My interest in the idea of sharing pedagogical purposes comes directly with the contact I have had with the Project for Enhancing Effective Learning at Monash University in Australia. Now each of these teachers were very active in establishing learning agendas with their classes. The impact they were having was inspiring. Each classroom tool can have a purpose beyond delivering content, and this needs to be shared.
I suppose the purpose of this website is collate, crystalise and open dialogues about how to increase this within classrooms. As the quote from Carl Bereiter illustrates this classroom methodology can empower our students.

Wednesday, 2 November 2011

Hidden Lives of Learners - A must Read Book

Grahams Nuthalls posthumously published book “The Secret Lives of Learners” is the culmination of a lifetimes work as an educational researcher. Nuthall is rarity an academic who has passion, clarity and his finger on the pulse of learning. This book although based on his research is very much from the hip and as a result you get a challenge, passion and candour in equal measure. The title alludes to the three co-existing (although not necessarily interacting) worlds a learner experiences within a classroom. Firstly the teachers classroom we are all know, secondly the world of the peer, where teachers/ adults seldom gain access and finally their own world that exists in all our individual heads. In here lies the richness of Nuthalls’ writing, as an educator he is imploring you to look closely and widely at your student’s interaction, actions and thinking. Illustrating that metacognitive thinking is a vital part of learning. This book requires several readings to winkle out the implications to classroom practice.

The difficulty for a teacher to see learning is another explicit challenge, with Nuthall making clear those teachers (and I would suggest the wider education community) misconstrue good behaviour as good learning behaviour. How might technology allow teachers to see learning that is taking place rather than just “on taskness”?
An insight into this can be gleamed from the methods Nuthall used assessed prior learning, wired each student and teacher for sound, used classroom observers to note interactions and available resources, assessed again, interviewed learners about their learning experiences and finally correlated learning with this data.  Even the methodology employed has a useful message for teachers, we must listen and look out for the learning that is taking place, and this could be the role technology will play in a modern classroom, through blogs, message boards and wiki’s and the like the process and the interactions necessary for learning to take place are they for all to see and reflect upon.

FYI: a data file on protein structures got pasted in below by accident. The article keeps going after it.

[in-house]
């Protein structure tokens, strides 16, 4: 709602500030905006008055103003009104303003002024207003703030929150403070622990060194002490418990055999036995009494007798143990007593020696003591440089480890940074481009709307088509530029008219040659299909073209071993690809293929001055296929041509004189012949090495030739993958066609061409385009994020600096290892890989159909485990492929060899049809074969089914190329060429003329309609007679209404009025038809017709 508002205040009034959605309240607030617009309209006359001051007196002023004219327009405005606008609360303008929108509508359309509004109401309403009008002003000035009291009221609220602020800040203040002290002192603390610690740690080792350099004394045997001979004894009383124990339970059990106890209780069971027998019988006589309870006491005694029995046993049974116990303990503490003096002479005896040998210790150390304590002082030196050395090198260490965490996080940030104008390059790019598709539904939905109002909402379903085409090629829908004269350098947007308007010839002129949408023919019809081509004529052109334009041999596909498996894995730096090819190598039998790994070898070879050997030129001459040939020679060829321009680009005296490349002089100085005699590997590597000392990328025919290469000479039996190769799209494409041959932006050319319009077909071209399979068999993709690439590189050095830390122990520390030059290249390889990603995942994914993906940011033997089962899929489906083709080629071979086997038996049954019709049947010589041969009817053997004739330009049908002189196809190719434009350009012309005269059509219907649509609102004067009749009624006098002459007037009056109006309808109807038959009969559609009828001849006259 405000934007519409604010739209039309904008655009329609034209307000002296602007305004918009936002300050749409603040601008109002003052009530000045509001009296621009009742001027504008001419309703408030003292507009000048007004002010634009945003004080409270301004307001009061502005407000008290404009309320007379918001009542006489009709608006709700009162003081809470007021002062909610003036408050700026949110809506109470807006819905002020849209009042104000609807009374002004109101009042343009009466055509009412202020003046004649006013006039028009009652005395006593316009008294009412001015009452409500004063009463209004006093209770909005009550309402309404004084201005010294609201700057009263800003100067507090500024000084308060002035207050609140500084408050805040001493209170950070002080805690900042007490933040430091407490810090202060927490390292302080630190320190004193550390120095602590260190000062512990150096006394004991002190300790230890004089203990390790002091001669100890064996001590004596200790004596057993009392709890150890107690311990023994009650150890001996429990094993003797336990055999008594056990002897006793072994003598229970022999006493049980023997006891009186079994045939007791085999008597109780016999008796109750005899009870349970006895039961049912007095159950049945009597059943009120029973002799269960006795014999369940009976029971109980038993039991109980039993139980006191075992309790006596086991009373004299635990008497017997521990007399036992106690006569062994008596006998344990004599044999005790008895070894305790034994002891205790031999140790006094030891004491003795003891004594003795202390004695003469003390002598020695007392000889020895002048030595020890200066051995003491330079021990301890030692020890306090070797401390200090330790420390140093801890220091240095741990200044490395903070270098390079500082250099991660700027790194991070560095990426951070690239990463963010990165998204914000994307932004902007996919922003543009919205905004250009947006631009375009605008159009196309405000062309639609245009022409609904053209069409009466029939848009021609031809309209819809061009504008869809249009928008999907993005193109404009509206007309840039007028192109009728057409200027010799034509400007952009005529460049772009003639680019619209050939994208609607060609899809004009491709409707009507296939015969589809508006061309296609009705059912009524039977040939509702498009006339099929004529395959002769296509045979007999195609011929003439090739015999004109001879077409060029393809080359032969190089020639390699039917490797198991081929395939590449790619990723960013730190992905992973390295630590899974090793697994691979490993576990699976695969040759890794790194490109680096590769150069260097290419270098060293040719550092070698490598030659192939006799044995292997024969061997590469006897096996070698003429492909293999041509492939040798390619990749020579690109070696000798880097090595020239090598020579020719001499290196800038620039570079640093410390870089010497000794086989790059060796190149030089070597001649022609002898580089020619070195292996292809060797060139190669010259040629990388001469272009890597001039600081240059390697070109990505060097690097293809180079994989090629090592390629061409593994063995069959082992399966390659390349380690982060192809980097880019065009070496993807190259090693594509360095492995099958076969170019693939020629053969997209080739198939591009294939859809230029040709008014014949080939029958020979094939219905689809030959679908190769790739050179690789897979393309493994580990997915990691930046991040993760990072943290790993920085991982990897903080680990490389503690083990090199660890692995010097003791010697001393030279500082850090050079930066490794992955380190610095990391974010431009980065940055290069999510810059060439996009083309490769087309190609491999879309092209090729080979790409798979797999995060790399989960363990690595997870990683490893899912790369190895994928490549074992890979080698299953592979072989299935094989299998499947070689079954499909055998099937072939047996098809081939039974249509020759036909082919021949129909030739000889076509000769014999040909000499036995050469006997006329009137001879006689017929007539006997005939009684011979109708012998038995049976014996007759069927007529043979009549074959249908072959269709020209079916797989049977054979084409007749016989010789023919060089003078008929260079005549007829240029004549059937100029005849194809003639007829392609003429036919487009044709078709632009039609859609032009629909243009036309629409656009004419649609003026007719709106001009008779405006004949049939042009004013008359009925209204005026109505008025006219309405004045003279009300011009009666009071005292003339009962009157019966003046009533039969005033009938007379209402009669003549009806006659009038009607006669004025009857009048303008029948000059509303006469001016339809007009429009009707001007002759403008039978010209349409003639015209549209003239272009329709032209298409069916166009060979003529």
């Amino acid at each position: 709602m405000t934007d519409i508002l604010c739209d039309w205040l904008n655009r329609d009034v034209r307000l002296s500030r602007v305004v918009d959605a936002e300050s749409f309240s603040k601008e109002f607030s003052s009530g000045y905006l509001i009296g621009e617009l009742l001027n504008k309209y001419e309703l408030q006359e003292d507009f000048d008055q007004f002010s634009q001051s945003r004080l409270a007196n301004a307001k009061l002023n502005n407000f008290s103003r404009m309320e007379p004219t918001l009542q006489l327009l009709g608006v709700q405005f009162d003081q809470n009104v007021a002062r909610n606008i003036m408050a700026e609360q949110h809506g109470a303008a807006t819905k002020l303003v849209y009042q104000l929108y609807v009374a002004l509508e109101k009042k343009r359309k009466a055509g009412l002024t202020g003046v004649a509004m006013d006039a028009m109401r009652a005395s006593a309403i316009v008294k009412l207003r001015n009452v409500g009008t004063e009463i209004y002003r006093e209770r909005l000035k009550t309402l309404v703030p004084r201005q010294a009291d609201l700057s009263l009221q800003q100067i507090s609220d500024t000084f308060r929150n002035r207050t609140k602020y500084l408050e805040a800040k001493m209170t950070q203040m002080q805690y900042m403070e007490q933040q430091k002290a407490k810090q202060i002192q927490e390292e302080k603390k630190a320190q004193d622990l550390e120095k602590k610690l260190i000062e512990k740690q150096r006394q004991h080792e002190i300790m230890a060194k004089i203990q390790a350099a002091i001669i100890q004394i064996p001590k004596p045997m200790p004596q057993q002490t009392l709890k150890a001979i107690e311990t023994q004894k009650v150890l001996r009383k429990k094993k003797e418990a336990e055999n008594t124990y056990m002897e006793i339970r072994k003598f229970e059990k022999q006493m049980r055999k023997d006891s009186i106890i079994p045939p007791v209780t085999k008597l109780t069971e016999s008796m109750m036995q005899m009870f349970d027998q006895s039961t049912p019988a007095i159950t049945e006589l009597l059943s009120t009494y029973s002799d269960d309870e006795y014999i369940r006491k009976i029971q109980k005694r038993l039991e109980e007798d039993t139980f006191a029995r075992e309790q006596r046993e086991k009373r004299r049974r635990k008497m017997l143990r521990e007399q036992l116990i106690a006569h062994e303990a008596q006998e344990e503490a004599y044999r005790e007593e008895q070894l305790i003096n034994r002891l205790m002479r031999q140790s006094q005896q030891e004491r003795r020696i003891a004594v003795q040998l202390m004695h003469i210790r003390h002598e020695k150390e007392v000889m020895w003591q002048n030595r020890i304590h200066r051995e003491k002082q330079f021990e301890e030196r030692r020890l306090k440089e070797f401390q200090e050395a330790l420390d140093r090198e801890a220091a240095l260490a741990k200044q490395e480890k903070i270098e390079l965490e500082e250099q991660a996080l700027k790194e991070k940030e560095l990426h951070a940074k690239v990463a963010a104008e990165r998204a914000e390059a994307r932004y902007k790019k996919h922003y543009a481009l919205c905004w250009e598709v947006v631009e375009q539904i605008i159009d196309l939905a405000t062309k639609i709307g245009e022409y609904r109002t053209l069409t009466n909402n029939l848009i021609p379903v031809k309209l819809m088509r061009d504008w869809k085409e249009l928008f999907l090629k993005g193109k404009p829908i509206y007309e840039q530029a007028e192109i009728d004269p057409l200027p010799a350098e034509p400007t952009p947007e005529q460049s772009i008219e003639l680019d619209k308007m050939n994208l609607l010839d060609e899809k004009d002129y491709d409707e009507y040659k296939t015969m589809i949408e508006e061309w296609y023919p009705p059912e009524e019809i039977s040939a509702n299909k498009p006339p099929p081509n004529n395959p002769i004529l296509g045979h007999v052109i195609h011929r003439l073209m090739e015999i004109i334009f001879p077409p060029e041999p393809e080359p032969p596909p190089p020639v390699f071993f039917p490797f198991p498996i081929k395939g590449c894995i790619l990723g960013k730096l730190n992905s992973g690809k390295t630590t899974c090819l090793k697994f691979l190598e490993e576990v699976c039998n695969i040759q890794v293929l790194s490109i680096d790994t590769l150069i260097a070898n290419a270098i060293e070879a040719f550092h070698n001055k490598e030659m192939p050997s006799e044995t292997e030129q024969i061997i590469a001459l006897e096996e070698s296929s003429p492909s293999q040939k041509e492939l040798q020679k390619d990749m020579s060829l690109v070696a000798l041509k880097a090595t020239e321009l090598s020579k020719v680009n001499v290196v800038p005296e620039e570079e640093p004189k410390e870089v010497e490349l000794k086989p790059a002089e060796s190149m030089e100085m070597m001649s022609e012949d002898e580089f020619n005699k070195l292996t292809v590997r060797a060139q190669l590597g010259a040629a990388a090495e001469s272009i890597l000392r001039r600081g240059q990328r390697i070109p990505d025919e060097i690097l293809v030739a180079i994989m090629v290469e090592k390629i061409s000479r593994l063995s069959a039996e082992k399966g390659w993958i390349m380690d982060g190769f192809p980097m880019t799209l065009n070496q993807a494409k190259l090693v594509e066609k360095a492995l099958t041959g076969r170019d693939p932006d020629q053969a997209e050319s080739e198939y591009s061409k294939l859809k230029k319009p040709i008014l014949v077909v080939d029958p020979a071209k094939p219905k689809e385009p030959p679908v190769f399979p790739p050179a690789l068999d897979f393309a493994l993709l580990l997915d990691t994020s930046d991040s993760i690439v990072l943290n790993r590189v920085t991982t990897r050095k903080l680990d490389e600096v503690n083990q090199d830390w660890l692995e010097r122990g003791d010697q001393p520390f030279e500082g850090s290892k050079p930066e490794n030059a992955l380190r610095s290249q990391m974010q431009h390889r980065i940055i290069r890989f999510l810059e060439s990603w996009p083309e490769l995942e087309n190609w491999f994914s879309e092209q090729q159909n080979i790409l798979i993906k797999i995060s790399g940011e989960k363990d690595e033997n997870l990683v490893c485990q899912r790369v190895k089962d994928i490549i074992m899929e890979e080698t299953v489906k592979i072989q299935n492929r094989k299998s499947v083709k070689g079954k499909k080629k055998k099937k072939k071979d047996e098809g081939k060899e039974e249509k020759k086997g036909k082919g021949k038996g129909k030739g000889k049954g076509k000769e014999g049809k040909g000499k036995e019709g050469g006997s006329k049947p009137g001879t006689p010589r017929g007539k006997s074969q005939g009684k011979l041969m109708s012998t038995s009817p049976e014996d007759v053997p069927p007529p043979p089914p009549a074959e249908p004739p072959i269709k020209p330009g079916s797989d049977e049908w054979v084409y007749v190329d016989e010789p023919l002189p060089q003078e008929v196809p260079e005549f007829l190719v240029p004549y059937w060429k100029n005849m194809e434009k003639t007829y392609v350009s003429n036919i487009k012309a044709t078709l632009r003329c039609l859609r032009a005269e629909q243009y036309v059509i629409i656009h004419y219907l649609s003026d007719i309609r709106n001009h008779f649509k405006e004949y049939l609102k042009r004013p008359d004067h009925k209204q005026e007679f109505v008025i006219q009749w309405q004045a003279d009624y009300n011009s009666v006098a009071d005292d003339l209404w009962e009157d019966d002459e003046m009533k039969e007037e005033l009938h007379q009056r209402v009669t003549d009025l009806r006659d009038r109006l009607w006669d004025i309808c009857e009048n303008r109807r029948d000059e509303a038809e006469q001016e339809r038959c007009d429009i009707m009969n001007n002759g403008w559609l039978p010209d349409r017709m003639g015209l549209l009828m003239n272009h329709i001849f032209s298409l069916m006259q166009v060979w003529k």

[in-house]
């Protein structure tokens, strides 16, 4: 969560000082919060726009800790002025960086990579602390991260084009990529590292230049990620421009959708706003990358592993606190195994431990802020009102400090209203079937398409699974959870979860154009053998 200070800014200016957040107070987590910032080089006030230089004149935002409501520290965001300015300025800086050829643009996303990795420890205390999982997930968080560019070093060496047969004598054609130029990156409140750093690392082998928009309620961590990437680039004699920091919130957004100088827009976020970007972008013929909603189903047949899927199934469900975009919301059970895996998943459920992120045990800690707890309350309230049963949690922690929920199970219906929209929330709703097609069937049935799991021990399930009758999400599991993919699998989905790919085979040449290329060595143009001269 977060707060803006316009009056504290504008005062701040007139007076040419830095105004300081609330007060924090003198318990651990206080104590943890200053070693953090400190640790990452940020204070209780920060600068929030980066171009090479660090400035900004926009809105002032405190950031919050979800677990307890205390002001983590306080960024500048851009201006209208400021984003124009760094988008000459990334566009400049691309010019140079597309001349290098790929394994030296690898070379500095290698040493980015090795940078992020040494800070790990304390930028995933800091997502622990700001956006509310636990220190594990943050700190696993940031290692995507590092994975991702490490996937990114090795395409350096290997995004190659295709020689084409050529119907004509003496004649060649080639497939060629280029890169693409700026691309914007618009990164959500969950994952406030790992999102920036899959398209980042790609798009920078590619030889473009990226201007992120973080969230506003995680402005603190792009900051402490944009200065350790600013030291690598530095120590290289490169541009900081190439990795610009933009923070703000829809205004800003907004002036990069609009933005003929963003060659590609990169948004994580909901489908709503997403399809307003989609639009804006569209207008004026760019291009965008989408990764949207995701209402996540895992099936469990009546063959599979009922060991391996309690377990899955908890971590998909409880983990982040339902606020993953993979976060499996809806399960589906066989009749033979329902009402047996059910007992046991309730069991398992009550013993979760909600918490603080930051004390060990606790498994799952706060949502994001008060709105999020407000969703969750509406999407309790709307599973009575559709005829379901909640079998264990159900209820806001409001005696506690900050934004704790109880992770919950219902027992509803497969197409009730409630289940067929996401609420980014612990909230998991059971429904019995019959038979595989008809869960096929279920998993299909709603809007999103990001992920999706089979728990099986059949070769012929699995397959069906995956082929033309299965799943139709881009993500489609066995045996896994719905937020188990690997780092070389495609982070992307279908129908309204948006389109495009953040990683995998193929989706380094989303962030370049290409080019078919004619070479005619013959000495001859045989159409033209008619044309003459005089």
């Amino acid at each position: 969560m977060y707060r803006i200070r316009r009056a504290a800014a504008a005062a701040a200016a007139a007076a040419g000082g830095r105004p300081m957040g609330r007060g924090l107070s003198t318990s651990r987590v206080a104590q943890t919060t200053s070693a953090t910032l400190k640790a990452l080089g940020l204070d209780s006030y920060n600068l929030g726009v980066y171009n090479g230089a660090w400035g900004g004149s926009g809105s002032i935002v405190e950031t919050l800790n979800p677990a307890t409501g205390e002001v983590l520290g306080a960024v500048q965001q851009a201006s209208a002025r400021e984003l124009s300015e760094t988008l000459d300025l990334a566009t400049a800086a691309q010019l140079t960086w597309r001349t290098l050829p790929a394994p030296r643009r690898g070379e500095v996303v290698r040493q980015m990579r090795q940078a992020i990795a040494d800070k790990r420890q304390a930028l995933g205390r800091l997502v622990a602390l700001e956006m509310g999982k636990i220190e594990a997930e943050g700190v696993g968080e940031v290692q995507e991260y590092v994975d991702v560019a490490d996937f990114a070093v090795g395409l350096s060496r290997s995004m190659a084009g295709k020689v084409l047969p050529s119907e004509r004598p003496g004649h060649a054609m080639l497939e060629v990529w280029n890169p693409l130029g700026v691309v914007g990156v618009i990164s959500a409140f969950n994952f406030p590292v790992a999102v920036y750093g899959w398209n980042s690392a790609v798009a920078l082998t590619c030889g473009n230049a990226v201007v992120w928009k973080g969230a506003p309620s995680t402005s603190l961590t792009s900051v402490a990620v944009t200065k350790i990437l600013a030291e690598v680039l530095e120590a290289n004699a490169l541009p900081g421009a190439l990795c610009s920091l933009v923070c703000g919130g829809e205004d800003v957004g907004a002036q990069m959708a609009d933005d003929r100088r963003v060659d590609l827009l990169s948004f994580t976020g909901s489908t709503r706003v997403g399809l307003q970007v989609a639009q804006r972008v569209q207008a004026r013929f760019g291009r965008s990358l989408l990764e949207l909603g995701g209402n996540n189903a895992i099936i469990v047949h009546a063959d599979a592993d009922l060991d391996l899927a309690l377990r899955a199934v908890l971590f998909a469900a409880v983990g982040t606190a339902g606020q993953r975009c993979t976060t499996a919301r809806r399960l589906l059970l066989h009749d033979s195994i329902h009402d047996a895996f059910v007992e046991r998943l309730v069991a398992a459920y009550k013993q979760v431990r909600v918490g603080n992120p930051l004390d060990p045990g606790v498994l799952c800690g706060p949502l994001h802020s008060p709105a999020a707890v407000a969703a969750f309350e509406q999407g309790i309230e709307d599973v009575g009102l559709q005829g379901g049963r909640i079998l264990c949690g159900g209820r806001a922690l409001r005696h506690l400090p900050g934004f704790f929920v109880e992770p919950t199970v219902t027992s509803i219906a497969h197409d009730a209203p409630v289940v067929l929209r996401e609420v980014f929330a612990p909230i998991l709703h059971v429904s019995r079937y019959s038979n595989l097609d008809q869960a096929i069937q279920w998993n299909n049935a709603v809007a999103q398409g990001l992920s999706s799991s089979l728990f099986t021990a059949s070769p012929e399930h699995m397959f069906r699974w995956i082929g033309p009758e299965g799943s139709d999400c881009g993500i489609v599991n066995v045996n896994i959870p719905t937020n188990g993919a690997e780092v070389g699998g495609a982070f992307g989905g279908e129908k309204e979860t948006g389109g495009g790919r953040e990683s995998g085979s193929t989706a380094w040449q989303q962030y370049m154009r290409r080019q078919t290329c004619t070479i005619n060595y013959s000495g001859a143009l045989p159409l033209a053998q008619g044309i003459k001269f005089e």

The book is filled with extracts of the dialogue from the classroom and the interviews between researchers and students. These act exegetically of the main findings of his work rather than mere anecdotes. The biggest of these being that for something to be learned a learner must interact with the information in three or four different ways during a learning episode. The implication being that teaching alone does not suffice, and that teachers and students need to be able to work and think in different ways. Therefore the need for pedagogical structures such as a basic accelerated learning cycle is imperative

Few statistical devices appear in the book one that does is again based around individuals rather than Educational Technology could however revolutionise the next finding.. Nuthall demonstrates that students arrive with a lot of prior knowledge- around 40% of the items to be learned were already known. This is shown to be dependent on ability with the more able or should I say the students who perform better in test, having greater prior knowledge. It is shocking to note that there is no difference in the quantity learned between these students, although how it’s learned and how much teacher support does vary, with the more able requiring less teacher support.
The quantity of previously known information is one of the big “hiddens” within the classroom. This is why assessment for learning works, especially the use of pre-assessments to determine a more personalised route through a scheme of learning. But, this requires training of students that the assessment is helpful and will inform them of their next steps, and not a judgement and it also requires a lot of effort on the part of the teacher. This is a big opportunity for genuine Educational technology, making this rich information readily available to students and teachers. Although marrying this with another finding of the astonishing individuality of learning with up to 80% of the items learned done so by one or a single other student. This is the challenge. The uniqueness of learning needs to be looked for by teachers and curriculum designers.

I have just remembered that this exists of this old presentation form  a Teachmeet.